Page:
And that is the real rationale behind capital preservation.
What’s Going On In Your Portfolio?
As you might expect from the tone of recent newsletters, I am in capital preservation mode, more so than at any time since the winter of 2008-09.
As of my last newsletter, our Careful Growth* strategy had greatly outperformed the S&P 500** index up to that date in August, but the month ended with a remarkably strong stock market bounce, and since we were positioned for further declines, we lost a few percent during the last week of August. We are still a lot better off than the stock market as a whole, but our outperformance over the broad market narrowed at the end of the month.
Flexible Income* accounts finished August with a small profit, outperforming the average 6-month CD, and as of this writing after the market’s close on Friday, September 9th, is showing another small profit for the beginning of September.
Careful Growth* portfolios hold a paired trade, where a Japanese fund and a Utility fund are paired with an inverse US Index fund attempting to capture the better performance of the utilities and Japan funds, and using the inverse fund to remove the stock market volatility. This tactic is called a “hedge”.
Flexible Income* portfolios hold a strong dollar fund which has finally started working well for us, as well as a diversified bond fund which is doing well as interest rates dive.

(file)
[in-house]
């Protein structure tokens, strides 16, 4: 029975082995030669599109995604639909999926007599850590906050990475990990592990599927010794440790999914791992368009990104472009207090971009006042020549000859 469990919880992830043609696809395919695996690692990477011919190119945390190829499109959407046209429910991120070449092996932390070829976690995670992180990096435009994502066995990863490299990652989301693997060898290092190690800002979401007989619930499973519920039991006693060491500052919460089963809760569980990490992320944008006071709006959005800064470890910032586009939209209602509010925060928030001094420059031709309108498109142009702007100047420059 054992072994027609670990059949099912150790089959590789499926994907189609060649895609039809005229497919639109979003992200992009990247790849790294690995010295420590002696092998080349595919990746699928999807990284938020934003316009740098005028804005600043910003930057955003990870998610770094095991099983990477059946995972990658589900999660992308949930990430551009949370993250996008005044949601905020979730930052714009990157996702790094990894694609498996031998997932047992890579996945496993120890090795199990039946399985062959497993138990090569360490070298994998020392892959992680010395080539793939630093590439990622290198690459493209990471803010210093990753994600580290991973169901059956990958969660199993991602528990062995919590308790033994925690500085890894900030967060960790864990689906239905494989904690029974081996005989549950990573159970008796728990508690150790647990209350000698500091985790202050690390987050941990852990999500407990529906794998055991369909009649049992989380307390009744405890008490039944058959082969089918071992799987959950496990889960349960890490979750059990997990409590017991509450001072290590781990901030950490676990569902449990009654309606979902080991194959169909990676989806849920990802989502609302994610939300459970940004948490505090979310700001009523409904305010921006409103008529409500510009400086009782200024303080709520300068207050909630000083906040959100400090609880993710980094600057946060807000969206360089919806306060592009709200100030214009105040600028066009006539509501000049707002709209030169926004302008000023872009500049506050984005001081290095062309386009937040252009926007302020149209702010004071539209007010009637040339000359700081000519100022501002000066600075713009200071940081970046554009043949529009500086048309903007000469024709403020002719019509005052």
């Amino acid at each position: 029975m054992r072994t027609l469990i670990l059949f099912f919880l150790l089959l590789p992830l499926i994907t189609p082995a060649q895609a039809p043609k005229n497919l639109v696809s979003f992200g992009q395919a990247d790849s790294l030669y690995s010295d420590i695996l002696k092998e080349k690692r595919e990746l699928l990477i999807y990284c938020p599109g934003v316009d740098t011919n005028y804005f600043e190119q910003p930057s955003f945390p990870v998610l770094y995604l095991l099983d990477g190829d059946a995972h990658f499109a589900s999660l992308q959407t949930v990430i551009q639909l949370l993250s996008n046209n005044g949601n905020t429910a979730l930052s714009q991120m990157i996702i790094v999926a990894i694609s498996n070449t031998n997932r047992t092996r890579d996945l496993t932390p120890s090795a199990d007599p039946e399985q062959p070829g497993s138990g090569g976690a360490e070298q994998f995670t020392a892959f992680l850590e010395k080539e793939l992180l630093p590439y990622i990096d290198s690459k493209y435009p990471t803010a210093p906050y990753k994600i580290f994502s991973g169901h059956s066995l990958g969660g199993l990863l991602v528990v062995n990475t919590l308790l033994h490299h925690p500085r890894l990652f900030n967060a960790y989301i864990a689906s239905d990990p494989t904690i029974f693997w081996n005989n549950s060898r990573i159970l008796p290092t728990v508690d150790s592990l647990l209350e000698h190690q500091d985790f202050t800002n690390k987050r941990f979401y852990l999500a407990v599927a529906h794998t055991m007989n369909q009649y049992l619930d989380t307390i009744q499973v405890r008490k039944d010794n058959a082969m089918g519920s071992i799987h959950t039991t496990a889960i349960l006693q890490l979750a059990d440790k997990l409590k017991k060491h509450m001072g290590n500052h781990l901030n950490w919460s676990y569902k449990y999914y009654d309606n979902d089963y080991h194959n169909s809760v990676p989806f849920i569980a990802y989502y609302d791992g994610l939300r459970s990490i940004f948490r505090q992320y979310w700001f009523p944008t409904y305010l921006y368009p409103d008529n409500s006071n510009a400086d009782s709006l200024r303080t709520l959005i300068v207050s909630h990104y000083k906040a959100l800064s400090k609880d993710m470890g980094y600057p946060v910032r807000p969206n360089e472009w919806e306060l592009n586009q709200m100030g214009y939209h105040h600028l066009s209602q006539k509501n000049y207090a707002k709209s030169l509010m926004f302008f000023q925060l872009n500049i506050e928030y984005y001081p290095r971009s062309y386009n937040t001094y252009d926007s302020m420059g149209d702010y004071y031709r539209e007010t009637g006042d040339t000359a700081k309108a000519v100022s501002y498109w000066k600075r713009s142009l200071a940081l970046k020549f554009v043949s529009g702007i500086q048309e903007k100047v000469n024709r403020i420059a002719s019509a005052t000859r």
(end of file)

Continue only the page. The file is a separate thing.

Both growth* and income* portfolios, and by extension balanced* accounts which hold a little of each, hold some gold and around 40% in cash. The cash allows us to avoid risk with that portion of the accounts, plus be ready to buy investments at bargain prices when the bottom appears to be in.
Our Spotlight Strategy
For our Socially Responsible Investment clients, we invest using the same methodology as our Flexible Income, Careful Growth and Balanced non-SRI portfolios. What changes is our use of socially screened stocks, mutual funds and ETFs when they are available in the appropriate market sectors.
* The model accounts mentioned in this article are hypothetical examples of how the strategy may work as designed. Activity in client accounts may be different from that in the model in amount of each investment, specific timing of trades, and actual security used, which may vary from account to account. Not all trades are profitable. It should not be assumed that current or future holdings will be profitable. A list of all trades in these accounts for the past 12 months will be provided upon written request.
** The S&P 500 and Nasdaq Indexes are unmanaged lists of stocks considered representative of the broad stock market. Investors cannot invest directly in the S&P 500 Index.
This newsletter may contain forward-looking statements, including, but not limited to, statements as to future events that involve various risks and uncertainties. Forward-looking statements involve known and unknown risks, uncertainties and other factors which may cause actual events or results to differ materially from those that were forecasted. Information in this newsletter may be derived from sources deemed to be reliable, however we cannot guarantee its accuracy. Please discuss any legal or tax matters with your advisors in those areas. Neither the information presented nor any opinions expressed herein constitute a solicitation for the purchase or sale of any security.